Wednesday, February 29, 2012

Seven Languages in Seven Weeks - Ruby Day 2 Self-Study

These are my answers to the 2nd self-study section of Seven Languages in Seven Weeks, enjoy.

Find out how to access files with and without code blocks. What is the benefit of the code block?
file ="hello.txt")
line = file.readline
until line.nil? 
  puts line
  line = file.readline
file ="hello.txt")
file.each { |line| puts line }
Latter variant is far more concise. Also, using a code block one avoids dealing with the file object's state.

How would you translate a hash to an array? Can you translate arrays to hashes?
Taking a hash, one can convert it into an array of key-value pairs:
hash.each_pair { |key, value| array.push([key, value]) }
Taking an array, one can map each value to its index (which becomes the key):
array.each_with_index { |item, index| hash[index] = item }

Can you iterate through hash?
Yes, using each_pair (see also example above).

You can use Ruby arrays as stacks. What other common data structures do arrays support?
Ruby arrays provide the push and pop stack operations. To use an array as a queue, use push to enqueue and shift to dequeue items. List operations are supported using methods like first, insert, etc.

Print the contents of an array of sixteen numbers, four numbers at the time, using just each.
i = 1
array.each do |x|
  print x, ' '
  puts if i % 4 == 0
  i += 1

Now, do the same with each_slice in Enumerable.
array.each_slice(4) { |slice| p slice }

The Tree class was interesting, but it did not allow you to specify a new tree with a clean user interface. Let the initializer accept a nested structure of hashes. You should be able to specify a tree like this: {'grandpa' => {'dad' => {'child 1' => {}, 'child 2' => {} }, 'uncle' => {'child 3' => {}, 'child 4' => {} } } }.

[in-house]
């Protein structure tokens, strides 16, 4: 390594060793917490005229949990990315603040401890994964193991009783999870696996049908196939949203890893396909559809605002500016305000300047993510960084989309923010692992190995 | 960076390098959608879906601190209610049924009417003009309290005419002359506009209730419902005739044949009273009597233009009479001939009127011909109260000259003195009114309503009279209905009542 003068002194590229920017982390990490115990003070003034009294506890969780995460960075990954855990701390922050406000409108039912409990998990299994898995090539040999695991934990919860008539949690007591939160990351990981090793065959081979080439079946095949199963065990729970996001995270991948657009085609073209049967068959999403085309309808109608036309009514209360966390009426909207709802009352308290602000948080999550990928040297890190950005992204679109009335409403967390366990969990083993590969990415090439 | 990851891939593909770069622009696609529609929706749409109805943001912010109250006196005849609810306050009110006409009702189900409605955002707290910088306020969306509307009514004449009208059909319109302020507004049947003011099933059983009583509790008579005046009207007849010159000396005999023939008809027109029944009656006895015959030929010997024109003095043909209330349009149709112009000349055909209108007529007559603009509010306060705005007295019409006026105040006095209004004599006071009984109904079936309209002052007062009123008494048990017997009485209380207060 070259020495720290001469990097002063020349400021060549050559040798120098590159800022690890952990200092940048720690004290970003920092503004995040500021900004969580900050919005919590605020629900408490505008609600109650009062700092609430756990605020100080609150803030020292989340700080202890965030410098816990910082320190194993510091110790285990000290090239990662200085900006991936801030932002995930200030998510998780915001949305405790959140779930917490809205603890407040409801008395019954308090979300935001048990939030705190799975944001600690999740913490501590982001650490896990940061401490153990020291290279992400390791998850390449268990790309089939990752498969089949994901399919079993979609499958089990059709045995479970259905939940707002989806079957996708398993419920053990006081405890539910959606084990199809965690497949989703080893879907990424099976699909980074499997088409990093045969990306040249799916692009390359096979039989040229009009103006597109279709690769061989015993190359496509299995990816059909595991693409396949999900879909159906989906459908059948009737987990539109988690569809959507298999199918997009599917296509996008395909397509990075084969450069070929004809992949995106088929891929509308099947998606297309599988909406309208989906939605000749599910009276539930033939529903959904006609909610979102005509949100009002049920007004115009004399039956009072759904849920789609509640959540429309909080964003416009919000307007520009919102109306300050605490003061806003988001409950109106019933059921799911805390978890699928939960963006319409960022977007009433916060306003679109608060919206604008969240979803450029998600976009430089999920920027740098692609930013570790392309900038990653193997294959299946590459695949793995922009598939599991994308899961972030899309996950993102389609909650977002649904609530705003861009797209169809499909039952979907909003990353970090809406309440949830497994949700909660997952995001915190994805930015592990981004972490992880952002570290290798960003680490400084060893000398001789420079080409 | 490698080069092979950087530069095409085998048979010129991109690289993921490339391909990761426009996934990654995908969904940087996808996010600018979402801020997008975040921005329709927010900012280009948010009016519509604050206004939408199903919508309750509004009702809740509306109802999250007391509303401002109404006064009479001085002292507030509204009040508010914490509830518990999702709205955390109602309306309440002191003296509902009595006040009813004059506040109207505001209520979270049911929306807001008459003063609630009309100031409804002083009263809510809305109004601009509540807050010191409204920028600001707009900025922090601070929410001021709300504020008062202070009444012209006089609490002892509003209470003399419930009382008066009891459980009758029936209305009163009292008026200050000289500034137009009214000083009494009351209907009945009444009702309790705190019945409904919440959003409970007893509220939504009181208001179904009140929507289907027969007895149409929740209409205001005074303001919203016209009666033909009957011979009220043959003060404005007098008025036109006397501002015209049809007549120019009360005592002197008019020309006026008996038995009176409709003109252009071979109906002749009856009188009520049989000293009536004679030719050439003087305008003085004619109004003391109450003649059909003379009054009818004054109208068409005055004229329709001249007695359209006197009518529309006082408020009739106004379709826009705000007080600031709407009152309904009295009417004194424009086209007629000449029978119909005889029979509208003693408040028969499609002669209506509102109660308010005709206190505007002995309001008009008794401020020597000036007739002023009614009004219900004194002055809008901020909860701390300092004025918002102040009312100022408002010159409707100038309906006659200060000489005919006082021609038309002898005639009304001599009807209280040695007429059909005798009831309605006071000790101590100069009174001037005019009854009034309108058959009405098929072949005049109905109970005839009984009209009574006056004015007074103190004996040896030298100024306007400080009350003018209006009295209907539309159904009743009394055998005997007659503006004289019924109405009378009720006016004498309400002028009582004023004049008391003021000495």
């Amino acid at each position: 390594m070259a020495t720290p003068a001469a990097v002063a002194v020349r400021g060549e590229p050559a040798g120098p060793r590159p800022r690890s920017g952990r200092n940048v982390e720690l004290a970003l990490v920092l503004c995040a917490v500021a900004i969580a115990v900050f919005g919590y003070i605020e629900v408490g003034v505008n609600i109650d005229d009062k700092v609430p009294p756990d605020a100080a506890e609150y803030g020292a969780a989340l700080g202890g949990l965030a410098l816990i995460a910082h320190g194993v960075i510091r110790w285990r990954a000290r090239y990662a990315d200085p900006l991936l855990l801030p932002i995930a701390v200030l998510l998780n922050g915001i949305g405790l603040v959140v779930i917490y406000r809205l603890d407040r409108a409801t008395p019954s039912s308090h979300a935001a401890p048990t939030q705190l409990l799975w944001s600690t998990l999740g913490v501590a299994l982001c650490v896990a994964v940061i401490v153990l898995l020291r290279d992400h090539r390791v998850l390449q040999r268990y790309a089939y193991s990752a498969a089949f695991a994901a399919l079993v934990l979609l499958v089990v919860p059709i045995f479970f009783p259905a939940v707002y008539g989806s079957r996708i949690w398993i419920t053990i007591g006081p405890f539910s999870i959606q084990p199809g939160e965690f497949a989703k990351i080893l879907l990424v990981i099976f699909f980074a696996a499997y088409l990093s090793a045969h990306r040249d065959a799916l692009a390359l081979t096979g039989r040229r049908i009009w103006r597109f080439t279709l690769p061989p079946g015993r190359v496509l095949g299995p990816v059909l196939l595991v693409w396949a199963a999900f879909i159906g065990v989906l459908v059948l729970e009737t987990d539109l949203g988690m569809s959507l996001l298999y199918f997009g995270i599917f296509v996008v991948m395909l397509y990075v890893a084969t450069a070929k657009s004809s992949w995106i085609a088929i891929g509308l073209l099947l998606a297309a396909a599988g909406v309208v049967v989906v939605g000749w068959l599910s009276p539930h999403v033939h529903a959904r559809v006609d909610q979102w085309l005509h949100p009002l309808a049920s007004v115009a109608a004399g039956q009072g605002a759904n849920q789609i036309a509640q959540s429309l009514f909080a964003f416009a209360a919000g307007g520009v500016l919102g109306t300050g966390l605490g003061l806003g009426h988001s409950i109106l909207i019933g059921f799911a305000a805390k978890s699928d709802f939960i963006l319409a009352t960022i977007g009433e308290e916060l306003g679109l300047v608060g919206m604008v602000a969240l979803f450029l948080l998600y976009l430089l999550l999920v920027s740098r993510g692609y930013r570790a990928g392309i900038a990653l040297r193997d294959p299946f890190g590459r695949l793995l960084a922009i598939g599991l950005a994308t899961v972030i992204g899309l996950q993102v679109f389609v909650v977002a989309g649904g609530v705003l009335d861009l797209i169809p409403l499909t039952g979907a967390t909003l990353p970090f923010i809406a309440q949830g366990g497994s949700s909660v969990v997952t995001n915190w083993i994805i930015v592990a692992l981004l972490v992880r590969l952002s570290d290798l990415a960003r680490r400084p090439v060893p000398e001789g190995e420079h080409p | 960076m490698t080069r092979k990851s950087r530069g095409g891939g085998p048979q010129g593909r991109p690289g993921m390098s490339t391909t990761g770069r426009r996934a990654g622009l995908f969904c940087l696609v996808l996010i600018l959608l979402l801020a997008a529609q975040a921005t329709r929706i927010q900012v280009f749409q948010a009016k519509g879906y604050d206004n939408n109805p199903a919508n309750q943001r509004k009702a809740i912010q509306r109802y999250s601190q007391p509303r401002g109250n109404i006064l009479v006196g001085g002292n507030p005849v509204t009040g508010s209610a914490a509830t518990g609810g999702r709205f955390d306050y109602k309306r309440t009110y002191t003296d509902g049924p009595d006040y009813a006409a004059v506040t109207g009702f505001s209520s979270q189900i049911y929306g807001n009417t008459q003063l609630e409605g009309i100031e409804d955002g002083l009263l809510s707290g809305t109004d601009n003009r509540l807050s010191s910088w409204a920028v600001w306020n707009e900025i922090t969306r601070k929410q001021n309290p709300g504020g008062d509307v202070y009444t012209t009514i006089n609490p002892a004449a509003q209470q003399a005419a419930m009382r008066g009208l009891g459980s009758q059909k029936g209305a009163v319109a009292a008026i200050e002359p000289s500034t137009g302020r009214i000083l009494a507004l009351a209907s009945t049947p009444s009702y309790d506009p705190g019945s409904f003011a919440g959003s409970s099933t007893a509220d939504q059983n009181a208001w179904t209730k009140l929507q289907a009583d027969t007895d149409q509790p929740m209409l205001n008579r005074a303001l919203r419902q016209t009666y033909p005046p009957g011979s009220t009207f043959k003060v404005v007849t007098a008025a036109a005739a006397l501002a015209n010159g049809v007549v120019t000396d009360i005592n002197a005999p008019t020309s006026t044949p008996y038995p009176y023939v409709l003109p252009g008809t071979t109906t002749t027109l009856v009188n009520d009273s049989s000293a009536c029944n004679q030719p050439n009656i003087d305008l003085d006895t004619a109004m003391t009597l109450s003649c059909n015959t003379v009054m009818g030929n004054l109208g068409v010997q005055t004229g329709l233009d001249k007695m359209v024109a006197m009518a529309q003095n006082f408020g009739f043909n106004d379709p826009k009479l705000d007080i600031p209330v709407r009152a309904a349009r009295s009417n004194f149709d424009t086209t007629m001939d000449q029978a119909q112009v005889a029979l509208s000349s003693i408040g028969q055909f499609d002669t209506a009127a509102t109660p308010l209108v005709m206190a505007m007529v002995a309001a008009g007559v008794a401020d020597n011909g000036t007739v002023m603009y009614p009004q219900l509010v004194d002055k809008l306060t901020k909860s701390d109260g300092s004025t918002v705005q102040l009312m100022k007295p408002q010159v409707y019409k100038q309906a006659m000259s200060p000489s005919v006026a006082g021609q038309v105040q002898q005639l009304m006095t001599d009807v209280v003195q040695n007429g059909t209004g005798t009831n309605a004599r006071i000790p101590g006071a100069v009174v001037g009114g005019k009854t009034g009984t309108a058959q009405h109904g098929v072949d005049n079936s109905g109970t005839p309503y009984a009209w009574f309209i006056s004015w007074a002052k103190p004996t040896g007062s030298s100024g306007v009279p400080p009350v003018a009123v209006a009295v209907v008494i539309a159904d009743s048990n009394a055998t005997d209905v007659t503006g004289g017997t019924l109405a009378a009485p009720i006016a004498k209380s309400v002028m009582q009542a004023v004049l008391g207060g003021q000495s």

class Tree
  attr_accessor :children, :node_name
  def initialize (name, children={}) 
    @node_name = name
    @children = []
    children.each_pair {|key, val| @children <<, val) }
  def visit_all (&block)
    visit &block
    children.each {|c| c.visit_all &block}
  def visit (&block) self
Write a simple grep that will print the lines of a file having any occurrences of a phrase anywhere in that line. You will need to do a simple regular expression match and read lines from a file. (This is surprisingly simple simple in Ruby.) If you want, include line numbers.
def grep (pattern, filename)
  f =
  f.each {|line| puts "#{f.lineno}: #{line}" if line =~ /#{pattern}/}

Monday, February 27, 2012

Seven Languages in Seven Weeks - Ruby Day 1 Self-Study

I started reading Seven Languages in Seven Weeks. I'll be posting some of my answers to the self-study section at the end of each chapter, mainly for self-documentation.

Some links:

Print the string "Hello, world."
>> puts "Hello, World"
Hello, World
=> nil

For the string "Hello, Ruby", find the index of the word "Ruby"
>> "Hello, Ruby".index("Ruby")
=> 7

Print your name ten times
>> 10.times { puts "ant0inet" }
=> 10

Run a Ruby program from a file.
$ cat > hello_world.rb << EOF
> #!/usr/bin/env ruby
> puts "Hello, world."
$ ruby hello_world.rb 
Hello, world.

Write a program that picks a random number. Let a player guess the number, telling the player whether the guess is too low or too high.
#!/usr/bin/env ruby

random_num = rand(10) + 1
puts "Enter your guess:"
guess = gets.to_i
until guess == random_num
  if guess < random_num
    puts "too low"
    puts "too high"
  guess = gets.to_i
puts "correct"